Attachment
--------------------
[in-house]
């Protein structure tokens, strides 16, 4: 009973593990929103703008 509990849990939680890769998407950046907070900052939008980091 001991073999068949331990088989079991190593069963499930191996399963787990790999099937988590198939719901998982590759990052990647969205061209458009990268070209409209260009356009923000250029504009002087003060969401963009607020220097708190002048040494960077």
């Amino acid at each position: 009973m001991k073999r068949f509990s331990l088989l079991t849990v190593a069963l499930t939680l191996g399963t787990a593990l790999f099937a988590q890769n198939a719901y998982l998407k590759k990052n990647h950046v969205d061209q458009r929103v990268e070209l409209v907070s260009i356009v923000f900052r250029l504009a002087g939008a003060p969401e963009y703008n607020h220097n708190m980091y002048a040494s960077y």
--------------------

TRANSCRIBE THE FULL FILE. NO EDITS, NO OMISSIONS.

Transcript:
[in-house]
């Protein structure tokens, strides 16, 4: 009973593990929103703008 509990849990939680890769998407950046907070900052939008980091 001991073999068949331990088989079991190593069963499930191996399963787990790999099937988590198939719901998982590759990052990647969205061209458009990268070209409209260009356009923000250029504009002087003060969401963009607020220097708190002048040494960077």
């Amino acid at each position: 009973m001991k073999r068949f509990s331990l088989l079991t849990v190593a069963l499930t939680l191996g399963t787990a593990l790999f099937a988590q890769n198939a719901y998982l998407k590759k990052n990647h950046v969205d061209q458009r929103v990268e070209l409209v907070s260009i356009v923000f900052r250029l504009a002087g939008a003060p969401e963009y703008n607020h220097n708190m980091y002048a040494s960077y």